No, we cannot master complexity.  Even to speak of “managing” it is misguided.  But we can engage complexity, and do so with great effectiveness.  It requires not mastery of complexity, but mastery of self, as a company.

Engaging Complexity with Culture

It is hard to understand why Mr. Dimon isn’t more red-faced than he is, because the humiliation of the losses, the fall in share price and the subsequent scrutiny by regulators are not really the fall-out of bad decisions caused by ineffective systems.  They are a set of fingers all pointing to a much larger problem: a dysfunctional organizational culture.

In an age in which we, like dogs to squirrels, are not only wowed, but unthinkingly transfixed, by every shiny new technology or clever technique, we have forgotten that, operationally, these are little more than means for scaling value and/or for speeding up its delivery.  They are less so a means for creating and consistently delivering value.  The most stable platform available from which to generate and repeatedly deliver value is culture.

The converse is also true.  Where value is compromised, it is the result of a dysfunctional culture, i.e., a place where the assumptions and behaviours of employees ultimately degrades or diminishes whatever value is created.  JP Morgan might have some of the most sophisticated complexity and risk-management tools available, but how they were used was entirely dependent on the nature and quality of the company’s people.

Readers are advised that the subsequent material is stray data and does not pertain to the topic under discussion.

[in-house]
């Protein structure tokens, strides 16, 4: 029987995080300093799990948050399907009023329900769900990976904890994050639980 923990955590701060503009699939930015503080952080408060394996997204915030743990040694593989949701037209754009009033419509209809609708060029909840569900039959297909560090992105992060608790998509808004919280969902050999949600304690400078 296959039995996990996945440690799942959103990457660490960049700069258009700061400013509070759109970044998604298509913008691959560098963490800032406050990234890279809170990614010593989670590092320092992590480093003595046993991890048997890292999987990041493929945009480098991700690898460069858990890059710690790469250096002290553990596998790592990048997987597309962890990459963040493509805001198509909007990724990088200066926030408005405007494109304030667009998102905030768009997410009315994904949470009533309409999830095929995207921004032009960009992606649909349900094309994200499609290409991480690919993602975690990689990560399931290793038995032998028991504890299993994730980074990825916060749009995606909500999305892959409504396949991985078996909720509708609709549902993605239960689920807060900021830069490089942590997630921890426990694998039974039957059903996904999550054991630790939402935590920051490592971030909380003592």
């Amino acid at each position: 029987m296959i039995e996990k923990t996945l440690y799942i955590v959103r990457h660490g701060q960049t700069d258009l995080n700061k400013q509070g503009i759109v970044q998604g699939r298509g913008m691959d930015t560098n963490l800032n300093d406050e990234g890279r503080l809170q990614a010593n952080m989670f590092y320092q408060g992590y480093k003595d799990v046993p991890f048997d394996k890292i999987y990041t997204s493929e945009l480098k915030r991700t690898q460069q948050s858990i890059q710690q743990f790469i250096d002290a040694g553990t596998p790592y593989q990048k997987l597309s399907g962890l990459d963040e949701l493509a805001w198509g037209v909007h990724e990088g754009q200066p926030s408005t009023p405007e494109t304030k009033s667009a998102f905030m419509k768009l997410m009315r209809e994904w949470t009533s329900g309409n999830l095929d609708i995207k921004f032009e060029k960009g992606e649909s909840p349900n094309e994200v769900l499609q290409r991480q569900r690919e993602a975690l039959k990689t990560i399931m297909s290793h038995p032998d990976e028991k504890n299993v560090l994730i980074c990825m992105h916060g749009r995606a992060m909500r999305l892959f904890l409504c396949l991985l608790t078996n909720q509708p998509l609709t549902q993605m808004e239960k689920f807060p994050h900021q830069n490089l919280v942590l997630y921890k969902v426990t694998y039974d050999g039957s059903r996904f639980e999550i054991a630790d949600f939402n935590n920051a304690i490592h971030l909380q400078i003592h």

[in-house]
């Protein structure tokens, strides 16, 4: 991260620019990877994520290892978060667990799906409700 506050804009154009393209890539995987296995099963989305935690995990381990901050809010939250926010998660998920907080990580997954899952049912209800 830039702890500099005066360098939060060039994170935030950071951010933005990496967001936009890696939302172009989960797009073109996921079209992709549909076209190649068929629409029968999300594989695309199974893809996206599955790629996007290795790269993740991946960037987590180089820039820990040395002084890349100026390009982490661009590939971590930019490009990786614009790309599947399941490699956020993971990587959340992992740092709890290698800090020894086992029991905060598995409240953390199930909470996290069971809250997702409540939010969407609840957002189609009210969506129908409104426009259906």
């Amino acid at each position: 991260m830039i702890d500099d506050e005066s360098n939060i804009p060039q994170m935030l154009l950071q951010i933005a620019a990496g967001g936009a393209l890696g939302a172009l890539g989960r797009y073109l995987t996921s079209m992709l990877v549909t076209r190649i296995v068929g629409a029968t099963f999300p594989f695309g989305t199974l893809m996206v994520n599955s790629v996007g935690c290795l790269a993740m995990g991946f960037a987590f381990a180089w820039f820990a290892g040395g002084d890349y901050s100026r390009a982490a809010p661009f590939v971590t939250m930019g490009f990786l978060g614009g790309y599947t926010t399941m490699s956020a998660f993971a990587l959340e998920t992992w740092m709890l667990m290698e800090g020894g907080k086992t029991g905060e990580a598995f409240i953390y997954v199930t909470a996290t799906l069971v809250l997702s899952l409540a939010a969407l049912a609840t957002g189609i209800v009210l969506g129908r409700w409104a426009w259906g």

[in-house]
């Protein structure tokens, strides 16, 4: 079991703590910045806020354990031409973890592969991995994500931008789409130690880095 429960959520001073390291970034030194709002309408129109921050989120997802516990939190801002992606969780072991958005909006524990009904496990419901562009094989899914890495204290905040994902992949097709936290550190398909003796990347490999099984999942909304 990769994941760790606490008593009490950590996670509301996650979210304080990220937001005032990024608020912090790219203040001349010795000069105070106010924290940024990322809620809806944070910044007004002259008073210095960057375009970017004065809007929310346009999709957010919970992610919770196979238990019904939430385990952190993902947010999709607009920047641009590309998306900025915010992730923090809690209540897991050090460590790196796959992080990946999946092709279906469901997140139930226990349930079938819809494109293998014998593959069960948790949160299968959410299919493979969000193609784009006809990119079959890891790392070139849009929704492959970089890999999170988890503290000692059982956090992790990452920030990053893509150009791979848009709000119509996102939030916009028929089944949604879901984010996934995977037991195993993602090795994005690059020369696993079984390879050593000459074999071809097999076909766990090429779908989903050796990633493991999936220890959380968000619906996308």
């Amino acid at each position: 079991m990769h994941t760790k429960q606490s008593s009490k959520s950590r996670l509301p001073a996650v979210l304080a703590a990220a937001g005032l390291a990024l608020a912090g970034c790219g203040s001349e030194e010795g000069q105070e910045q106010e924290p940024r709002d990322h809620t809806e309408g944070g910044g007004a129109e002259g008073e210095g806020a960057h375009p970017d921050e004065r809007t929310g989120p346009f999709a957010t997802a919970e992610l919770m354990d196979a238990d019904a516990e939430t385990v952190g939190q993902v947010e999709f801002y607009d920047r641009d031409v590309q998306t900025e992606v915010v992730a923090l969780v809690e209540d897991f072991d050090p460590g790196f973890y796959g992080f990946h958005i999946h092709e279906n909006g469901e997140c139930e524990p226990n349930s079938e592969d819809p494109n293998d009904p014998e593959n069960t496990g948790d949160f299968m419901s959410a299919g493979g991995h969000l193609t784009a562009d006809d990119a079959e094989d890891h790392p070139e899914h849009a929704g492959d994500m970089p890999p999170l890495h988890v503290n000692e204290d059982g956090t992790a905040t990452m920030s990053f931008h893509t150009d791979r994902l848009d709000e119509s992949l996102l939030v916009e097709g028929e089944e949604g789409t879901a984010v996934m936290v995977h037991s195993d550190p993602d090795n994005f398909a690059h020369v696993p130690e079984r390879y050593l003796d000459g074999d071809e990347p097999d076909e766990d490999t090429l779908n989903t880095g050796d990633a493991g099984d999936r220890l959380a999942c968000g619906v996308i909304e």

Hire a greedy person, and your reward will be decisions based on quick-gain considerations that minimize or harm value.  Hire an egotistical person, and you will ensure the failure to think systemically and to take responsibility for an institution that is “too big to fail”.  You will guarantee silo-ism and the failure to generate the cooperation and creativity that generates the most substantial value.  Hire a person for whom personal need takes precedence over the greater good, and when the storms come you will have an executive who lacks the self-discipline that brings sanity and order in the midst of chaos.

There is much more than this to organizational culture. It is the whole package of driving ideas, sentiments, values, insights, skills and instinctive behaviours that make up a company’s core identity: its soul.  Organizational culture is only fuzzy to those who haven’t bothered to clarify their own.  And that usually happens when we prioritize technique and technology over people.  In fact, technique and technology are an extension of culture.

JP Morgan’s world will remain very complex.  What will guarantee both prudence and value creation as they move forward?  Not regulation, which stifles even good risk.  Not the micro-managing of traders and the high-level scrutiny of every transaction, which would bog the company down.  Not a functional division, which, some experts say, would have done little to thwart this or the 2008 crash.  A stronger guarantee of success is possible, however, if JP Morgan learns to master itself.  It can do this by investing more carefully in the quality of its culture and the people it hires to drive that culture.